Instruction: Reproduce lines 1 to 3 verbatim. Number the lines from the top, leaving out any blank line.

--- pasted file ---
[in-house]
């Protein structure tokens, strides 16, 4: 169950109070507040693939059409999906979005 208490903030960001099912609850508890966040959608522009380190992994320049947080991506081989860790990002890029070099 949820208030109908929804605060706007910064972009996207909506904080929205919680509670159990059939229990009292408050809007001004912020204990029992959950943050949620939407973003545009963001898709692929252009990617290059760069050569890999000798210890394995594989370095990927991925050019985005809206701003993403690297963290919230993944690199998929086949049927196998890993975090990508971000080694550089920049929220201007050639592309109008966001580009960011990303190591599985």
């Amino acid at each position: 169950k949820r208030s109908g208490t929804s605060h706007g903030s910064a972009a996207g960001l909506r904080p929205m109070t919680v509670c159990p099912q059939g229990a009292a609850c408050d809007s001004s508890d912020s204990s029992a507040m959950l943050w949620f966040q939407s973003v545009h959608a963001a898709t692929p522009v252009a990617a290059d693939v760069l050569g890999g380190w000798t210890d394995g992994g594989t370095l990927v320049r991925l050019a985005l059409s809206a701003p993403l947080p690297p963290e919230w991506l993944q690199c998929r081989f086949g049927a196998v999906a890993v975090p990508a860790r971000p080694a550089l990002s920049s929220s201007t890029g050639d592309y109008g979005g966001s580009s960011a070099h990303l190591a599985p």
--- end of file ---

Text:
[in-house]
């Protein structure tokens, strides 16, 4: 169950109070507040693939059409999906979005 208490903030960001099912609850508890966040959608522009380190992994320049947080991506081989860790990002890029070099 949820208030109908929804605060706007910064972009996207909506904080929205919680509670159990059939229990009292408050809007001004912020204990029992959950943050949620939407973003545009963001898709692929252009990617290059760069050569890999000798210890394995594989370095990927991925050019985005809206701003993403690297963290919230993944690199998929086949049927196998890993975090990508971000080694550089920049929220201007050639592309109008966001580009960011990303190591599985």
């Amino acid at each position: 169950k949820r208030s109908g208490t929804s605060h706007g903030s910064a972009a996207g960001l909506r904080p929205m109070t919680v509670c159990p099912q059939g229990a009292a609850c408050d809007s001004s508890d912020s204990s029992a507040m959950l943050w949620f966040q939407s973003v545009h959608a963001a898709t692929p522009v252009a990617a290059d693939v760069l050569g890999g380190w000798t210890d394995g992994g594989t370095l990927v320049r991925l050019a985005l059409s809206a701003p993403l947080p690297p963290e919230w991506l993944q690199c998929r081989f086949g049927a196998v999906a890993v975090p990508a860790r971000p080694a550089l990002s920049s929220s201007t890029g050639d592309y109008g979005g966001s580009s960011a070099h990303l190591a599985p």